Mariela, Rosa, María, and millions of other people like them – ‘Black, poor, working class’, as Mariela said, but also indigenous and marginalised – carry with them the new vital energy of the Bolivarian Revolution, which began with Chávez’s electoral victory in 1998 and continues to this day. This sentiment is encapsulated in the Chavista slogan, ‘We are the Invisible. We are the Invincible. We will overcome’.

Observers of the Bolivarian Revolution often point to this or that policy in order to understand or define the process. But what is rarely acknowledged is the theory that Chávez developed during his fifteen years as president. It is as if Chávez did things but did not think about them, as if he was not a theorist of the revolutionary process. Such attitudes towards leaders and intellectuals of the working class are insidious, reducing the strength of their intellect to a spate of thoughtless or spontaneous actions. But, as Chávez (and many others) showed, this bias is unfounded. Each time I saw Chávez, he wanted to talk about the books he had been reading – Marxist classics, certainly, but also the newest books in Latin America (and always the latest writings of Eduardo Galeano, whose book, Open Veins of Latin America, he gave to US President Barack Obama in 2009). He was concerned with big ideas and questions of the day, above all the challenges of building socialism in a poor country with a rich resource (oil, in the case of Venezuela). Chávez was constantly theorising, reflecting and elaborating upon the ideas shared with him by women such as Mariela, Rosa, and María, and testing these ideas through practical experiments in policy. Bourgeois narratives are quick to dismiss the country’s literacy campaign as nothing extraordinary, but this misses its significance entirely, both in terms of its underlying theory and its immense impact on Venezuelan society. The point of Mission Robinson was not merely to teach people how to read, but also that the Yo sí puedo curriculum would encourage political literacy. As Chávez said of the Yo sí puedo graduate in 2004, ‘she is studying Bolivarian ideas because she can read. She can read the Constitution. She can read Bolívar’s writings’.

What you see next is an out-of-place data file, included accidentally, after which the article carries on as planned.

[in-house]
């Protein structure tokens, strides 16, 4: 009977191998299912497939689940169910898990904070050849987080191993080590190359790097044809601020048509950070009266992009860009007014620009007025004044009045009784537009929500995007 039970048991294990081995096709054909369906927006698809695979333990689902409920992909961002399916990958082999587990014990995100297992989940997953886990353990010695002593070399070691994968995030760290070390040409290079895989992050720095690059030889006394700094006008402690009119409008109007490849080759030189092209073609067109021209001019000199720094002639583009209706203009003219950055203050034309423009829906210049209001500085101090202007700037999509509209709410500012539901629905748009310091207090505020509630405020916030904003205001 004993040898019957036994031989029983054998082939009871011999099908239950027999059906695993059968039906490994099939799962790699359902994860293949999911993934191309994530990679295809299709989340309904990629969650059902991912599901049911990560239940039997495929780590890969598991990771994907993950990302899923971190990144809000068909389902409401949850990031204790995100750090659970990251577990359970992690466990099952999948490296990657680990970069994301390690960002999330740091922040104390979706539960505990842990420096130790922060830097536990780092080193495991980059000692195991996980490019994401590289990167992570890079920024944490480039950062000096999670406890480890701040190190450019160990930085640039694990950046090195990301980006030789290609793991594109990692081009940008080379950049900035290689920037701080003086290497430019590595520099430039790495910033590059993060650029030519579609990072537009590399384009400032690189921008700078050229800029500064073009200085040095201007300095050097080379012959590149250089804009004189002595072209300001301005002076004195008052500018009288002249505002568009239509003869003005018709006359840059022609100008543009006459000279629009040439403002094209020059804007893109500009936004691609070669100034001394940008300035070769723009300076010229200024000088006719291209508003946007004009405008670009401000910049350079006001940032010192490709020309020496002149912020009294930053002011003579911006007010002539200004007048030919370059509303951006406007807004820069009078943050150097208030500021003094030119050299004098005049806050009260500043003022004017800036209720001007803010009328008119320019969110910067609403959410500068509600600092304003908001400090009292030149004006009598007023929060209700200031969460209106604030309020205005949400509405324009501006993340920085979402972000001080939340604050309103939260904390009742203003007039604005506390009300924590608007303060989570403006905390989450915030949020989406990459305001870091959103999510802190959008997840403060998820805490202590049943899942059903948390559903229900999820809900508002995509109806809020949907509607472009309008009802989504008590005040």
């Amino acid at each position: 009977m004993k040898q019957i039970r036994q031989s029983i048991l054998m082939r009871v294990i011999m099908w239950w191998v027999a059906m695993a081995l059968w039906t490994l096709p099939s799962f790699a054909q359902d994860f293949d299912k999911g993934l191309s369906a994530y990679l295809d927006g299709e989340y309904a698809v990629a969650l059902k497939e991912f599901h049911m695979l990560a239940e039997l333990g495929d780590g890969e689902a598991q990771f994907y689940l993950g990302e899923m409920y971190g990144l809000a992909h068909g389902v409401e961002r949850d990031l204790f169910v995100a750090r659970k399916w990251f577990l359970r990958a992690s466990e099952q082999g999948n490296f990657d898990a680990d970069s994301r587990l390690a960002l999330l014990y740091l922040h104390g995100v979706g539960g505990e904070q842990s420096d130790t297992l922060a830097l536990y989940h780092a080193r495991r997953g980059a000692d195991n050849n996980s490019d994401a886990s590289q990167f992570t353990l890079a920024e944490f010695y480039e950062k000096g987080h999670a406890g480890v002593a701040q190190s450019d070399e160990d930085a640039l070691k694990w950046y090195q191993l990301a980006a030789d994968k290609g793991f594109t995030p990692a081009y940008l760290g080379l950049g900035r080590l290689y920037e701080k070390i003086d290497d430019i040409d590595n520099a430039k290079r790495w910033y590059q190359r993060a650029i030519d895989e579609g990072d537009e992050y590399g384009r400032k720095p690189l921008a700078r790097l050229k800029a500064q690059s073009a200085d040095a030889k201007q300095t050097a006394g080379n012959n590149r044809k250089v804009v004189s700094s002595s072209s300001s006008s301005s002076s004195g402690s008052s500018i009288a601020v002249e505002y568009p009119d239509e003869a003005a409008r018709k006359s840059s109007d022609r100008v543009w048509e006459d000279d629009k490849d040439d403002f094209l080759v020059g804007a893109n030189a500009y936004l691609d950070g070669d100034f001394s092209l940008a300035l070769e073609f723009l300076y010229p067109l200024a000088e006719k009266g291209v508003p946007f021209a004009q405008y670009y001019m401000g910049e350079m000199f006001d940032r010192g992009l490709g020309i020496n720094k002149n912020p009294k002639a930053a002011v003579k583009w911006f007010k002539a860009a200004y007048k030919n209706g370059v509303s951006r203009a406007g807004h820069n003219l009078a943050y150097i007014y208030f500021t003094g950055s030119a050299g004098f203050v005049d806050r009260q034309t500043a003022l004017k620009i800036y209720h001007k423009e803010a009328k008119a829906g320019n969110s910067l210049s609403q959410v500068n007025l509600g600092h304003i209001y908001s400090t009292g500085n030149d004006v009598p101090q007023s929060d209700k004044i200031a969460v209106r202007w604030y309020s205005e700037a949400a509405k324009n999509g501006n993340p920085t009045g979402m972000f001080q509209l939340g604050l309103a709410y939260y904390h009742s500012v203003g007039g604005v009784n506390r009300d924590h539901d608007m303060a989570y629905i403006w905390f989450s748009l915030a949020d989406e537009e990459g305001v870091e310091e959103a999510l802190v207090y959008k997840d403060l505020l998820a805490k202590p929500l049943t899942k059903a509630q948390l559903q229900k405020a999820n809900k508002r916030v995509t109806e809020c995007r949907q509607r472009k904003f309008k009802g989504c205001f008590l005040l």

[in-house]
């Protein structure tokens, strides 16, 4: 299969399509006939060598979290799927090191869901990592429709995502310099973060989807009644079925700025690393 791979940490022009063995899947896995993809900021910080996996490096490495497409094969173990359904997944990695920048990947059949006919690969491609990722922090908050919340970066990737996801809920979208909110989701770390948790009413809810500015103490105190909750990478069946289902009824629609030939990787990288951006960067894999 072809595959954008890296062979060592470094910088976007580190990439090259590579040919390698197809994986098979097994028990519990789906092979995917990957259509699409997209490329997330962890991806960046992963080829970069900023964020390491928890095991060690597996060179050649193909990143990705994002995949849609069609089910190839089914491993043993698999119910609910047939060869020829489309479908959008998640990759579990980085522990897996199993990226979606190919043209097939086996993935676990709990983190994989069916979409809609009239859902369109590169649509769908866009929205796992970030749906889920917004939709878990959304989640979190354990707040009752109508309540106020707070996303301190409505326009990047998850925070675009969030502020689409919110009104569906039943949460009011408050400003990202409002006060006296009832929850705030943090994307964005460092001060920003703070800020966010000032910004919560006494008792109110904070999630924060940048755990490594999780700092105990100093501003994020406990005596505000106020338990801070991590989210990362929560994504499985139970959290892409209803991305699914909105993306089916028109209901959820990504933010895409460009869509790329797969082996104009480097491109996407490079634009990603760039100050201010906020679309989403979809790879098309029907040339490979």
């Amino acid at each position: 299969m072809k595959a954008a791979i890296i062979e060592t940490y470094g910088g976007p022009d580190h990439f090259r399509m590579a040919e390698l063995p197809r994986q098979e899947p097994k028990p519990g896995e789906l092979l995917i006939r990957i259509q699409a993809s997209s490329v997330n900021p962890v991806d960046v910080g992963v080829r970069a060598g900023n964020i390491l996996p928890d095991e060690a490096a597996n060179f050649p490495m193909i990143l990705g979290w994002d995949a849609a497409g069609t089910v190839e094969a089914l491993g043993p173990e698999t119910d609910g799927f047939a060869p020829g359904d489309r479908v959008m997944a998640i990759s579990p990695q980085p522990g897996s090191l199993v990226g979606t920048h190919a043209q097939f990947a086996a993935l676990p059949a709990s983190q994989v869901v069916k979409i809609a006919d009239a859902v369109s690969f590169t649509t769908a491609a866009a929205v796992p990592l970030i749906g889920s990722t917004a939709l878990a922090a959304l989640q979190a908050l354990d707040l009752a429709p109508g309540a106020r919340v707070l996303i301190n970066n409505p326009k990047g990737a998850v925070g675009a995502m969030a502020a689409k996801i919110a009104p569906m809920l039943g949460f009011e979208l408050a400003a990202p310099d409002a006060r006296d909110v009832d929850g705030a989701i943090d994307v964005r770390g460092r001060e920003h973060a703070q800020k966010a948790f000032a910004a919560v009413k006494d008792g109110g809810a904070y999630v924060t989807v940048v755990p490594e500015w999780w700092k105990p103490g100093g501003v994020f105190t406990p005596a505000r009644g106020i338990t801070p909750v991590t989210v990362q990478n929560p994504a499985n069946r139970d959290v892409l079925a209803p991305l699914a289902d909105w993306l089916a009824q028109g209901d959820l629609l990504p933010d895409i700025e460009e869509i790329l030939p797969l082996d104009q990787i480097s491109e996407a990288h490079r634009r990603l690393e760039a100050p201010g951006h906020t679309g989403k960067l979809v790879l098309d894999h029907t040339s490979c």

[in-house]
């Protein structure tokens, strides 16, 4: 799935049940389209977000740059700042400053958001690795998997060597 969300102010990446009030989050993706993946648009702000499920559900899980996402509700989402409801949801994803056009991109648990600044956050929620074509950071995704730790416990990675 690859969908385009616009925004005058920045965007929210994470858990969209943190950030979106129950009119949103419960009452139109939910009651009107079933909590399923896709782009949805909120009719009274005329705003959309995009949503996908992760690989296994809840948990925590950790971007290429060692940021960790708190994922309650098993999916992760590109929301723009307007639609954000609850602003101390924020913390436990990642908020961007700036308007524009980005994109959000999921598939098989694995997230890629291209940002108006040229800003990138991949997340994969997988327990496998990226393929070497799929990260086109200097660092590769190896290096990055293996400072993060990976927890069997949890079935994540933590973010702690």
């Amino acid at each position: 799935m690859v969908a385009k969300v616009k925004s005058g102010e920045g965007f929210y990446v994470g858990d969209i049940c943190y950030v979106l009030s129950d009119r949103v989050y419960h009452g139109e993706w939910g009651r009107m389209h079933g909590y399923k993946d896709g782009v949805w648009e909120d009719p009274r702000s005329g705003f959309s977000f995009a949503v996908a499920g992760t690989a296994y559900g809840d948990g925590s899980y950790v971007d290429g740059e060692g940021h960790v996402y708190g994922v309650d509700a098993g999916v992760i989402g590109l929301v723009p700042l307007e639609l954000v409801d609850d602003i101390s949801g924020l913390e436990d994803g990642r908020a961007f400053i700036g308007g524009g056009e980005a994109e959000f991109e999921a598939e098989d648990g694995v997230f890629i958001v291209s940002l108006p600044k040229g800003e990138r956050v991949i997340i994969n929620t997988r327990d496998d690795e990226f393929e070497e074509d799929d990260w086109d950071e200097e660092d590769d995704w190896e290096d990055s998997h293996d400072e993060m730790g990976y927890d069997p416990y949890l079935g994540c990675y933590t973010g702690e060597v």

This graduate would become one of many women leaders in her community. Another, Alessandra Trespalacios, participated in social programmes in a wretchedly poor area and became a leader in the Altos de Lidice Commune’s community council and health clinic. It is women such as Alessandra who began to weigh children and the elderly in their neighbourhood as a part of their poverty eradication policy, and who would give the underweight extra food from their stores. ‘We are motivated by love’, she said, but also by the revolutionary ideas that she and her fellow students learnt from Mission Robinson.

To commemorate the ten-year anniversary of Hugo Chávez’s death, Tricontinental: Institute for Social Research and Simón Bolívar Institute for Peace and Solidarity (Venezuela) are pleased to offer you our dossier no. 61, The Strategic Revolutionary Thought and Legacy of Hugo Chávez Ten Years After His Death (February 2023). This text is a preliminary account of Chávez’s revolutionary theory, which was built out of the necessity to improve the everyday lives of the Venezuelan people, out of the challenge to construct housing, health care, and literacy programmes, but then went further, delving into how to transform the country’s productive relations and defend the sovereignty of Venezuela and Latin America from US imperialism. It is, as we write, a theory that is ‘alive and entirely revolutionary’ and not ‘a recipe nor a set of dry academic reflections’.

The thinking of Chávez starts at the desk of an indigenous woman in the heart of the Venezuelan plains, a woman whose reading of the Constitution of 1999 – ratified with a 72% vote in favour – motivated her to become a leader in her town, perhaps of Sabaneta (in Barinas state), where Chávez was born on 28 July 1954. That’s always the start of his theory.

We hope you will read, share, and discuss our dossier to better understand the praxis of the Bolivarian Revolution. A few years ago, Anacaona Marin, who leads the El Panal commune in the 23 de Enero barrio in Caracas, told me, ‘A connection is often made between socialism and misery. In our work, through the Chávez method, this connection will be broken. It cannot be broken by words alone, but by deeds. That is chavismo’.